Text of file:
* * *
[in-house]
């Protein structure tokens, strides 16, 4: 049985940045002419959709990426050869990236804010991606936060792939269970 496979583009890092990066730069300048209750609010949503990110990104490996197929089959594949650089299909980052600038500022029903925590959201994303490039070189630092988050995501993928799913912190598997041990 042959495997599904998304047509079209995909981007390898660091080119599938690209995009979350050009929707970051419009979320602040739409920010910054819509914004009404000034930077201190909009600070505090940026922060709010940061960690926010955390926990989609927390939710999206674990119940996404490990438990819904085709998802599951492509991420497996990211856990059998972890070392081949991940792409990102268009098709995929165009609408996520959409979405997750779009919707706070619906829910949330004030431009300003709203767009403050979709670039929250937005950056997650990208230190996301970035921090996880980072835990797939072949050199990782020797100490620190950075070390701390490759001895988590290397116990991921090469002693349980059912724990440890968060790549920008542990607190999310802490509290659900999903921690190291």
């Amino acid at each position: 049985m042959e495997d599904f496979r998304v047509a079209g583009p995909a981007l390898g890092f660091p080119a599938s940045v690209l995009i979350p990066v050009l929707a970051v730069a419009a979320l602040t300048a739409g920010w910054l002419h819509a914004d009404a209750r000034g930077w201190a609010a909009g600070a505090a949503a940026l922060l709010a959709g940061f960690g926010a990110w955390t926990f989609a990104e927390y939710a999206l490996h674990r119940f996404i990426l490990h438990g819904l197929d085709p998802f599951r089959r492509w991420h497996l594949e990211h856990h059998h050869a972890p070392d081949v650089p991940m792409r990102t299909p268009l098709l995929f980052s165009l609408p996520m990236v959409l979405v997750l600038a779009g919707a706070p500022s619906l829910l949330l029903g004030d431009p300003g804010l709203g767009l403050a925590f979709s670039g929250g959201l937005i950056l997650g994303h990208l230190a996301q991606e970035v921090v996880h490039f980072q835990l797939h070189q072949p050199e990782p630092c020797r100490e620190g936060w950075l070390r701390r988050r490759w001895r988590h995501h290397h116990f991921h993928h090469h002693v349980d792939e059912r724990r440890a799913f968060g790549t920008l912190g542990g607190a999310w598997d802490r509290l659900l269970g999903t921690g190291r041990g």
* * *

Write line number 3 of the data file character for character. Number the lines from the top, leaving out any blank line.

């Amino acid at each position: 049985m042959e495997d599904f496979r998304v047509a079209g583009p995909a981007l390898g890092f660091p080119a599938s940045v690209l995009i979350p990066v050009l929707a970051v730069a419009a979320l602040t300048a739409g920010w910054l002419h819509a914004d009404a209750r000034g930077w201190a609010a909009g600070a505090a949503a940026l922060l709010a959709g940061f960690g926010a990110w955390t926990f989609a990104e927390y939710a999206l490996h674990r119940f996404i990426l490990h438990g819904l197929d085709p998802f599951r089959r492509w991420h497996l594949e990211h856990h059998h050869a972890p070392d081949v650089p991940m792409r990102t299909p268009l098709l995929f980052s165009l609408p996520m990236v959409l979405v997750l600038a779009g919707a706070p500022s619906l829910l949330l029903g004030d431009p300003g804010l709203g767009l403050a925590f979709s670039g929250g959201l937005i950056l997650g994303h990208l230190a996301q991606e970035v921090v996880h490039f980072q835990l797939h070189q072949p050199e990782p630092c020797r100490e620190g936060w950075l070390r701390r988050r490759w001895r988590h995501h290397h116990f991921h993928h090469h002693v349980d792939e059912r724990r440890a799913f968060g790549t920008l912190g542990g607190a999310w598997d802490r509290l659900l269970g999903t921690g190291r041990g």